Friday, November 14, 2014

Acrostics in the Old Testament

One of the curiosities in our Standard works is found in Psalm 119. Open there in a current edition of Gospel Library on your phone or iPad or just go old school and turn there in a hard copy of the scriptures. You will notice the uniqueness immediately. The very long meandering psalm is divided into 22 segments of 8 verses each labeled with a Hebrew letter followed by a bad spelling of its name. If you know some Hebrew you will notice the letters are in alphabetical order and run through the entire length of the alphabet Aleph to Tav (or ALEPH to TAU sic.). What is this all about and why is it arranged this way. Continue reading for a bit more background.

The proper display of this chapter took special considerations for both print and electronic publishers as this Psalm requires consideration of printing using an entirely different font, and although there is only a single Hebrew letter involved in each header, in electronic editions it required some special considerations of right-left and left-right language mixing. I personally got to write up a bug on this while beta testing a major upgrade to the IOS Gospel Library. So I just want to point out that the Church takes seriously the need to have even fine details of the scriptures preserved correctly in its official versions.

Psalm 119 uses a Hebrew poetical device called an acrostic. In this form of Hebrew poetry each line of a poem starts with a specific letter of the alphabet and runs through the entire alphabet in 22 lines. In English this might look like:

  • Always getting into trouble
  • Boys have ever been
  • Caught being naughty
  • Dogs aren't much better

Ok so from the above we have established that I am no psalmist and I leave it to the imagination of the reader to determine what events in my home life were occurring that inspired the above. However it is enough to give you the idea that I could produce a full 26 lines of such amazing literature to follow through the entire alphabet. This is what an acrostic does in Hebrew. Psalm 119 is a special case as the largest and most complex acrostic in the scriptures. Each letter starts eight sequential lines (verses) before moving to the next letter. As you could imagine there is no way to preserve such a structure in translation. It would be difficult going from say German to English but perhaps a creative wordsmith might accomplish it. In this case however the two languages involved don't even share an alphabet and do not even have the same number of letters. Additionally people are less forgiving with creative translations with scripture and demand an adherence to a fairly literal rendering. The use of letter headers was introduced by translators to provide the reader some clue about the underlying structure.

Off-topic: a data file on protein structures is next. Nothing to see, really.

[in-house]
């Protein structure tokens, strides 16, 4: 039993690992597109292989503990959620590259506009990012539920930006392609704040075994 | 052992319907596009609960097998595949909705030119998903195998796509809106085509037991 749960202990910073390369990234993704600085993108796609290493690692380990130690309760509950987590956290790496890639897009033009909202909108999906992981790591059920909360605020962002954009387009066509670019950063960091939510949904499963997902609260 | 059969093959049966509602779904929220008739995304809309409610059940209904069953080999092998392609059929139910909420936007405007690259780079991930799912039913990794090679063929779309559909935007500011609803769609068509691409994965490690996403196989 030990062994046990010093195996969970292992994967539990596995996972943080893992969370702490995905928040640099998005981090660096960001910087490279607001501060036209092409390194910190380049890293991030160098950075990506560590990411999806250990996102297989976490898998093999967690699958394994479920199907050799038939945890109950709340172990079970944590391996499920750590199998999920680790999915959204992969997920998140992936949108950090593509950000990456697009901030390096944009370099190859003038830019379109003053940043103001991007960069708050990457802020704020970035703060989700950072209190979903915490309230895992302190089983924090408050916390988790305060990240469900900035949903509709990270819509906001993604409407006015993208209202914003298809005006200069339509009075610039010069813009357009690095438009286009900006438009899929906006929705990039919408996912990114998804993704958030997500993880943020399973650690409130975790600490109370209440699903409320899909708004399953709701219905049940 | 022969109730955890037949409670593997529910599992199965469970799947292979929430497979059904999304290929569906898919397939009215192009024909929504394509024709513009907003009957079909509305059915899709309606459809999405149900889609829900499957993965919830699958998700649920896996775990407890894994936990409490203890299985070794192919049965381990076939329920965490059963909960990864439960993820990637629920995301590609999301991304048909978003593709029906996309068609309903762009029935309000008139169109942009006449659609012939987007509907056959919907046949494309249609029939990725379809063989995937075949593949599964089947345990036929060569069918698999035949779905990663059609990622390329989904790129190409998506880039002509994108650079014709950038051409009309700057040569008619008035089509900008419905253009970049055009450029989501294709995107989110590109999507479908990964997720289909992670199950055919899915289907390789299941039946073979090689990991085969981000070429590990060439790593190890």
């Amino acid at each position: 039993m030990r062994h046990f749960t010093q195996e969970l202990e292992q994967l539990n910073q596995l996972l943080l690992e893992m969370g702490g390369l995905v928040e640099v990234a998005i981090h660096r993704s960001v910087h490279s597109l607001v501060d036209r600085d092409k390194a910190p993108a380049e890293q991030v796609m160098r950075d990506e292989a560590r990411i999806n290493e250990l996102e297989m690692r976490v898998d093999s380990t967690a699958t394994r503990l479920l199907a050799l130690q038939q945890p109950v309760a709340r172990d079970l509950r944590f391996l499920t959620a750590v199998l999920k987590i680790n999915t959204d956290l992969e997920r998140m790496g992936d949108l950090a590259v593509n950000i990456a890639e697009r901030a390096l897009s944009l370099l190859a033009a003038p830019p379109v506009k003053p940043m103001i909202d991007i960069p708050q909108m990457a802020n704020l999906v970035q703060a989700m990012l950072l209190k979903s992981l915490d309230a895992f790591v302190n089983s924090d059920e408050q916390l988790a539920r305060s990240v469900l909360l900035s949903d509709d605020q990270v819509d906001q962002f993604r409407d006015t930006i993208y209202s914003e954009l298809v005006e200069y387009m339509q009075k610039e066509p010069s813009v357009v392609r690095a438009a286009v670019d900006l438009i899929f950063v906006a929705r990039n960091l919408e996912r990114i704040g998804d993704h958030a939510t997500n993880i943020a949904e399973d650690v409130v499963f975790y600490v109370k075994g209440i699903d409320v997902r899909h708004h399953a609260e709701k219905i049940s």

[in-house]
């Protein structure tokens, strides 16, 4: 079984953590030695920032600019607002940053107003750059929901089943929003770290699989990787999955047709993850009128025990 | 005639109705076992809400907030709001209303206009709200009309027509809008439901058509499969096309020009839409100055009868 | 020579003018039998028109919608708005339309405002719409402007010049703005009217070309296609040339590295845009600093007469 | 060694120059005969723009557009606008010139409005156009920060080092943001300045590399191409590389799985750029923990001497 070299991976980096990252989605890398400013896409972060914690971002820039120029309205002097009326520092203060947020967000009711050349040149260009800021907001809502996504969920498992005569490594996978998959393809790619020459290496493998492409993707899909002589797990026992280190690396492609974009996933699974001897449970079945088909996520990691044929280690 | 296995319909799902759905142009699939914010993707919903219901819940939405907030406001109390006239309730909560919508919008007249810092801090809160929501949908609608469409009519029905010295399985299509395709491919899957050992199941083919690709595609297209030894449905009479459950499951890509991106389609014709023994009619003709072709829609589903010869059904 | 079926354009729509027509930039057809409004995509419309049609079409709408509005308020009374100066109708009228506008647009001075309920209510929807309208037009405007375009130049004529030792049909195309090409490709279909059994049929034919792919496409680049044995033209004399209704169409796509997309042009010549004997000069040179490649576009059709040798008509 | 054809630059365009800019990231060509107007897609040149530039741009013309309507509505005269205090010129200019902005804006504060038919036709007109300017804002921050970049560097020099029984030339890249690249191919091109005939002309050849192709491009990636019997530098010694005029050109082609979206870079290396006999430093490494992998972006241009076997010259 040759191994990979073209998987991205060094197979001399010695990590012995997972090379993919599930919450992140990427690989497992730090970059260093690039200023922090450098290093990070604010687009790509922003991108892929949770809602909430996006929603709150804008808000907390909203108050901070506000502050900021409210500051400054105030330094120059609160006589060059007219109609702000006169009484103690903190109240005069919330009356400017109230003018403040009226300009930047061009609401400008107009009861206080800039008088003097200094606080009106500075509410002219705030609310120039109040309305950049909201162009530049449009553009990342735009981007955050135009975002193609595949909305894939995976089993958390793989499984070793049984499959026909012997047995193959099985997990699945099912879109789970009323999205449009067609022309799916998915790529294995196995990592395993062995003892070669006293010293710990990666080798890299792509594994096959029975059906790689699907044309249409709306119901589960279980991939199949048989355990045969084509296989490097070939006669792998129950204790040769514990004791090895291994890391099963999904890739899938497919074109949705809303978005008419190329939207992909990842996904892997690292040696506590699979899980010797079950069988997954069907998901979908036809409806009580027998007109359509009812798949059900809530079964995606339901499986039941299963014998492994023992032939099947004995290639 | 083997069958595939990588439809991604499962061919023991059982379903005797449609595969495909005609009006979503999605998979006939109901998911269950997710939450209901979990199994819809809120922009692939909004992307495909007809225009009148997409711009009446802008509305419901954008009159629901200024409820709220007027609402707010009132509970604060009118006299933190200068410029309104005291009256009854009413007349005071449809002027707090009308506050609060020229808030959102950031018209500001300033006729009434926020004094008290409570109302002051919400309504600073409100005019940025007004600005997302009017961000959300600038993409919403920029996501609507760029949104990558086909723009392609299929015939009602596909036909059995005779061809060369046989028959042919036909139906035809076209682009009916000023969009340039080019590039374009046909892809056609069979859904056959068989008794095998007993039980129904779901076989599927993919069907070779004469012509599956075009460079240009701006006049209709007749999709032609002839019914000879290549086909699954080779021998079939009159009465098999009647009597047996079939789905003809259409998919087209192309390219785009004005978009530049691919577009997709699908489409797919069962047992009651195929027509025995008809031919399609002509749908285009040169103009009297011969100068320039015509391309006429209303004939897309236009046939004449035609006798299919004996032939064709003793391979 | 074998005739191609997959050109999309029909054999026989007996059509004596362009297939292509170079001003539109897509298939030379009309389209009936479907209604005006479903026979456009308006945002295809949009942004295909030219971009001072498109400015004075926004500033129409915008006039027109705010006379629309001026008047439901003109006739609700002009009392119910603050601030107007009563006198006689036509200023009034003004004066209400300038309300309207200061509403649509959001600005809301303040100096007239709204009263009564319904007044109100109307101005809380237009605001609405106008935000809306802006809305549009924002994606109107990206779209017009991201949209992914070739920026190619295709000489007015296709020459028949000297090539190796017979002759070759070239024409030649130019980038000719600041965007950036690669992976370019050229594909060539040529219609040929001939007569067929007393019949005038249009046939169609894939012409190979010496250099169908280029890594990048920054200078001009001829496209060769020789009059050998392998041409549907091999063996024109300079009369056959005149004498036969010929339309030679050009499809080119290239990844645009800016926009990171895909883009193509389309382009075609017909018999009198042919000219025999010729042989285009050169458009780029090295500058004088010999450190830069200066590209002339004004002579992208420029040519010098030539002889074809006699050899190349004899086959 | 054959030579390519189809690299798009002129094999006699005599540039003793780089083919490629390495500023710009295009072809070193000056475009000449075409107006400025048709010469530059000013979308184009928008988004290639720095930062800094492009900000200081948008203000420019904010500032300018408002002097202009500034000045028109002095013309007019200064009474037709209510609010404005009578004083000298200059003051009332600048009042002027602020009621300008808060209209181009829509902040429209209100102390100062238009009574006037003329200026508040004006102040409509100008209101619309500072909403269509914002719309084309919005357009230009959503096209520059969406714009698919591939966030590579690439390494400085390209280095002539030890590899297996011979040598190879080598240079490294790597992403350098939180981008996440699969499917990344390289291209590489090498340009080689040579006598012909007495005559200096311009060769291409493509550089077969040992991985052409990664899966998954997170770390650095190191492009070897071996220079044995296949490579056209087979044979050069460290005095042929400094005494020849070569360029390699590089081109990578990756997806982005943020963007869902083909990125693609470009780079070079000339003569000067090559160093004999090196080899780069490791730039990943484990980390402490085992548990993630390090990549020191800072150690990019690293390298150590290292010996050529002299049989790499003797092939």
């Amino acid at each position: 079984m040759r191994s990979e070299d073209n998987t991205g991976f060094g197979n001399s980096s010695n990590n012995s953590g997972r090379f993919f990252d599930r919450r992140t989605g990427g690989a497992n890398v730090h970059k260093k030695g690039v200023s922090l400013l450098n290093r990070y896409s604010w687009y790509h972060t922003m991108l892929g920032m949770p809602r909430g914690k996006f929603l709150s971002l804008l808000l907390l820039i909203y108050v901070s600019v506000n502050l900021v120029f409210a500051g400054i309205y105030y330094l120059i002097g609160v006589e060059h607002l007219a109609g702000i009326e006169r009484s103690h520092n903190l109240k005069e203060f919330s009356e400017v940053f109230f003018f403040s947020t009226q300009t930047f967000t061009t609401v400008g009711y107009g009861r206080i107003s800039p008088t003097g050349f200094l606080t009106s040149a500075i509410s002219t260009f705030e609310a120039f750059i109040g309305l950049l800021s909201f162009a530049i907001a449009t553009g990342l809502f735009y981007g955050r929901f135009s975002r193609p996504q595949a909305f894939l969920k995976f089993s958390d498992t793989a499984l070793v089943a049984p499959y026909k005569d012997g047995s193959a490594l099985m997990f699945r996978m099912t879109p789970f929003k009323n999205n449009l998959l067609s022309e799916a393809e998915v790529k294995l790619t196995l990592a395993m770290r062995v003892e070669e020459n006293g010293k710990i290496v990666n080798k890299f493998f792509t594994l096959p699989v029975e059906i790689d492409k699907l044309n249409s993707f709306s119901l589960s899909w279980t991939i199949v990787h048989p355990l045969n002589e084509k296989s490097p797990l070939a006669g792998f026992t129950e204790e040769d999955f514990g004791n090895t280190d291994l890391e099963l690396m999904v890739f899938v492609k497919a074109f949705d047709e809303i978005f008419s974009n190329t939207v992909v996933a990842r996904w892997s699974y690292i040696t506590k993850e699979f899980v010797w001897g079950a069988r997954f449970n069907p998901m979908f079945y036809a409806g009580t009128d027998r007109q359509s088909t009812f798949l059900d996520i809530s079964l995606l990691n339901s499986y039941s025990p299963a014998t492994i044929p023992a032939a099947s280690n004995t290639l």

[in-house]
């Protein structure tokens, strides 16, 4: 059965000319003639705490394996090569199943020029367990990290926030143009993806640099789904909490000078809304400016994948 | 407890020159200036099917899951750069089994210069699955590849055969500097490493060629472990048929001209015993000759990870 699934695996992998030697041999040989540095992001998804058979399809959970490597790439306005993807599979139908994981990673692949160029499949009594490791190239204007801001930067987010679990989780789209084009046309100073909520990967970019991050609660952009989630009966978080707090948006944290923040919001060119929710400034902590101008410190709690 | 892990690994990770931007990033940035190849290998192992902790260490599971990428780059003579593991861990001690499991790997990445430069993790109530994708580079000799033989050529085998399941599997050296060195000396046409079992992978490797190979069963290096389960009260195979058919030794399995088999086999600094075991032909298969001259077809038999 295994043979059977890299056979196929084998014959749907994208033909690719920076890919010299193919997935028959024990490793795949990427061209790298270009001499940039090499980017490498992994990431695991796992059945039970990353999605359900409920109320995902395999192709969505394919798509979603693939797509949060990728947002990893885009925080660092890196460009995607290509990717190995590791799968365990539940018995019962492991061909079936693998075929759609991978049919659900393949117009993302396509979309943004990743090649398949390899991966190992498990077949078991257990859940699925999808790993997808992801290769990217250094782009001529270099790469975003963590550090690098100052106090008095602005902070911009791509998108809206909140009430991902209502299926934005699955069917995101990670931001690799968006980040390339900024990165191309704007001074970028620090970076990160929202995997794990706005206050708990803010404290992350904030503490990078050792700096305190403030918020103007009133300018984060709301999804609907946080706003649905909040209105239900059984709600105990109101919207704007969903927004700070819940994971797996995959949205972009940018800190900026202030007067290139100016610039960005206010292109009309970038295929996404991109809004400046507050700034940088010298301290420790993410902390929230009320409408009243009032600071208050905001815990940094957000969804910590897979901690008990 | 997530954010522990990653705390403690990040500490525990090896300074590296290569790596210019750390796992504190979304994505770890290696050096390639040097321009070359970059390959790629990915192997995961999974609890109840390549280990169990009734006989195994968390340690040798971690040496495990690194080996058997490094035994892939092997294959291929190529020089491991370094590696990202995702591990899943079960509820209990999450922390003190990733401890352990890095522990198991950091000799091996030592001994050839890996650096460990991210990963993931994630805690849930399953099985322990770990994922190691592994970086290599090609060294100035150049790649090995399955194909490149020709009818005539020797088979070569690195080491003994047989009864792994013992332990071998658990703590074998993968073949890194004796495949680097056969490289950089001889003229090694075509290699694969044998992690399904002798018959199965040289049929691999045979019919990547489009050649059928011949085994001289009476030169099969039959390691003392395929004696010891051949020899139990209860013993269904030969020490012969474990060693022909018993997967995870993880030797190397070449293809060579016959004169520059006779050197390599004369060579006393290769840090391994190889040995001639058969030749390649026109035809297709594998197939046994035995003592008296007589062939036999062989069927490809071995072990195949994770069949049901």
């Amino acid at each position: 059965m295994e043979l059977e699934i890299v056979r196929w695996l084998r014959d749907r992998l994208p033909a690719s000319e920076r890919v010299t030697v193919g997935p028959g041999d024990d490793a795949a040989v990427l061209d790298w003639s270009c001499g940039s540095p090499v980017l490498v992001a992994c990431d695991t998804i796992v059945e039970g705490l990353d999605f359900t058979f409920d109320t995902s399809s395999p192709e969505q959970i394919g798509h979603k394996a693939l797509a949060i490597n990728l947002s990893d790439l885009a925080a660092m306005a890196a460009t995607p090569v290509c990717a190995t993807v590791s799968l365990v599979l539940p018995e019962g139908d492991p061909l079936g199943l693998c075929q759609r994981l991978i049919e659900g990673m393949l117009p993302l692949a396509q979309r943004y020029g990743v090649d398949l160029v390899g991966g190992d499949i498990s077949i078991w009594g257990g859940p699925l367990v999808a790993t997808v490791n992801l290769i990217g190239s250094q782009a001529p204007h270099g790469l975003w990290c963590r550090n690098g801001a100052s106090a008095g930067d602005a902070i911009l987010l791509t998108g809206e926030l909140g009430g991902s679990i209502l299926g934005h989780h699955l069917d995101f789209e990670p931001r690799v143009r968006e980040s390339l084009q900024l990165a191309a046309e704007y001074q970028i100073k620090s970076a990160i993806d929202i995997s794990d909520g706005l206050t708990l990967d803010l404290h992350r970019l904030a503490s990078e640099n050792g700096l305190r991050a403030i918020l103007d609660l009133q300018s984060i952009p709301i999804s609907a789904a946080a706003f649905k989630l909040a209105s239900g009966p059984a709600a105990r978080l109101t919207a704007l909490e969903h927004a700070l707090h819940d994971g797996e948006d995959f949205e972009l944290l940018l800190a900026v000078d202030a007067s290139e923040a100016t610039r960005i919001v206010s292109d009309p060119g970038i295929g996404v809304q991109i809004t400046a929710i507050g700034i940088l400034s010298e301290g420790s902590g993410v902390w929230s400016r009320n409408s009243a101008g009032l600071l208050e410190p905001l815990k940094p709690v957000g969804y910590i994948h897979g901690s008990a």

So now that the reason for the Hebrew letters is explained you may be wondering how often this form is used and what all you have been missing. A very good and rather complete paper on the subject can be found at by John Brug. I see no reason to duplicate his work here, but I will say they are found in several psalms, Lamantations, and probably my favorite in Proverbs 31:10-31.

So what does the presence of acrostics signify? Well it reveals a great deal about the language underneath. Obviously it requires an alphabet, something most westerners take for granted but was far from universal in the ancient world. It also required that the alphabet had a specific order. The presence of this form reveals not only how ancient the concept of an alphabetical order was but also its importance. Indeed I am always amazed at how much of that order has been preserved to our modern English system. You see it starting off as a,b,g,d then later you see the early j,k,l,m,n and ending it off with p,ts,q,r,s,t. The purpose behind this form is not well understood. Mostly we have only guesses as to its intent with no compelling theories standing out. A common idea is that it was a pneumonic device, but was it intended to remember the teaching contained or the alphabet?